The Weekly Wonk: Per pupil education funding, reasons for worry and hope, judicial elections, and more

the_weekly_wonk_logoWhat’s up this week at Oklahoma Policy Institute? The Weekly Wonk shares our most recent publications and other resources to help you stay informed about Oklahoma. Numbers of the Day and Policy Notes are from our daily news briefing, In The Know. Click here to subscribe to In The Know.

This Week from OK Policy

This week, Policy Director Gene Perry shared new research showing that Oklahoma still leads the nation in per-pupil education cuts since the recession. A guest post from Carl Davis of the Institute on Taxation and Economic Policy argued that a private school tax subsidy blurs the line between charitable giving and money laundering. Intern Chelsea Fiedler updated a blog post on judicial elections.

In his Journal Record column, Executive Director David Blatt wrote that claims that SQ 777 will fight food insecurity are red herrings. Steve Lewis’s Capitol Update outlined reasons for worry and hope in the next Legislature. 

OK Policy in the News

Perry spoke to the Tulsa World, The Oklahoman, and KWGS about Oklahoma’s education funding cuts. 

Oklahoma 2016 State Questions and Elections

Oklahoma’s statewide general election is Tuesday, November 8th! You can learn more about voting logistics here with our 2016 Oklahoma Election Guide. In addition, you can learn more about the seven state questions that will be on the ballot with our 2016 Oklahoma State Question Guide.

Weekly What’s That

SNAP (Supplemental Nutrition Assistance Program)

The Supplemental Nutrition Assistance Program (SNAP), formerly known as food stamps, is the nation’s largest public food assistance program. Its primary purpose is to increase the food purchasing power of eligible low-income households in order to improve their nutrition and alleviate hunger. To be eligible for SNAP, a household must have gross monthly income (income before any of the program’s deductions are applied) at or below 130 percent of the poverty line and net income (income after deductions are applied) at or below the poverty line. Read more.

Look up more key terms to understand Oklahoma politics and government here.

Quote of the Week

“For one, I think it shows the will of the people to make a decision – are you for treatment and actually improving the health of individuals who are struggling with these illnesses? Is the Oklahoma Standard to provide these resources to individuals who are struggling with chronic illnesses that are diseases of the brain, or is it to be punitive and lock them up to get them out of the way and out of our society for a limited period of time without solving or addressing the issues that really plague these individuals, which are illnesses? I think we’ll find out on Nov. 8.”

– State Health Commissioner Terry Cline, on State Questions 780 and 781, which would reclassify some drug crimes and invest the savings in treatment (Source). OK Policy’s fact sheet on State Questions 780 and 781 are available here.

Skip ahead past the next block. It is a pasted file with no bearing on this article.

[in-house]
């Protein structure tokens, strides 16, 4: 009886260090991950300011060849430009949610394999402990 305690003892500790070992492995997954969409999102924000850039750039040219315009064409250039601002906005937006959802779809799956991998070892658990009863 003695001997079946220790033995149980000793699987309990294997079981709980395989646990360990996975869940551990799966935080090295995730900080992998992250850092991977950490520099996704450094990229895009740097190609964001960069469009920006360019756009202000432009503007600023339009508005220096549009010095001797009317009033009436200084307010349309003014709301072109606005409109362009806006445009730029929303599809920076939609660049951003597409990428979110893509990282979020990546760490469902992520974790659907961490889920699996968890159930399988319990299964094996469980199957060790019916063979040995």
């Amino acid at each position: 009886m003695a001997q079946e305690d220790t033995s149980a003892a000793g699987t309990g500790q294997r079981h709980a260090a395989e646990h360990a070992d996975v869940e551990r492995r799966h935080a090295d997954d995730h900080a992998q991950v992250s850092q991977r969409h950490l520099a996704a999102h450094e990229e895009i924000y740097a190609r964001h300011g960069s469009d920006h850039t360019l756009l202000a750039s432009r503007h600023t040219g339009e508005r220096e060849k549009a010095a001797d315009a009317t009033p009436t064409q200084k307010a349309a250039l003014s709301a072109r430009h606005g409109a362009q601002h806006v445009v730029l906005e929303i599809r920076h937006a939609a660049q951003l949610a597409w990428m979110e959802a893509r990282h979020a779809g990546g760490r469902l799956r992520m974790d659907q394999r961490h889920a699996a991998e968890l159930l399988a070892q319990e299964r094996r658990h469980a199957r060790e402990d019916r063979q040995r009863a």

Editorial of the Week

Editorial Board, The Tulsa World

Oklahoma has a revenue problem: We don’t have enough money to do the things that have to be done. The result is four-day-a-week public schools, dangerously overcrowded prisons, and talk of state highway patrol furloughs. …The Legislature didn’t get many things right this year, but in agreeing to revitalize the enforcement mechanism of the tax commissioner it took a stand for good government and fairness.

Numbers of the Day

  • $8.90 – Median hourly wage for an Oklahoma child care worker in 2015, a 4% decrease since 2010.
  • 4th – Oklahoma’s worldwide ranking for incarceration rate if every U.S. state and territory were a country.
  • 7 – Number of judges that Oklahoma voters will decide whether or not to retain in office in this year’s November election.
  • 6,210 – Number of male students without disabilities in Oklahoma who were subject to corporal punishment in 2011-2012, compared to 1,735 female students.
  • 5.6% – Percent of employed wage and salary workers in Oklahoma who were members of a labor union in 2015.

See previous Numbers of the Day and sources here.

What We’re Reading

  • The Cities That Are Fighting Back Against State Intervention [CityLab]
  • Why Are Politicians So Obsessed With Manufacturing? [New York Times Magazine]
  • Striking new research on inequality: ‘Whatever you thought, it’s worse’ [Washington Post]
  • How Geography Affects Low-Income Americans [Pacific Standard]
  • Native American Colleges Have Abandoned The Student Loan System [Buzzfeed]


Carly Putnam joined OK Policy in 2013. As Policy Director, she supervises policy research and strategy. She previously worked as an OK Policy intern, and she was OK Policy's health care policy analyst through July 2020. She graduated from the University of Tulsa in 2013. As a student, she was a participant in the National Education for Women (N.E.W.) Leadership Institute and interned with Planned Parenthood. Carly is a graduate of the Oklahoma Center for Nonprofits Nonprofit Management Certification; the Oklahoma Developmental Disabilities Council’s Partners in Policymaking; The Mine, a social entrepreneurship fellowship in Tulsa; and Leadership Tulsa Class 62. She currently serves on the boards of Restore Hope Ministries and The Arc of Oklahoma. In her free time, she enjoys reading, cooking, and doing battle with her hundred year-old house.

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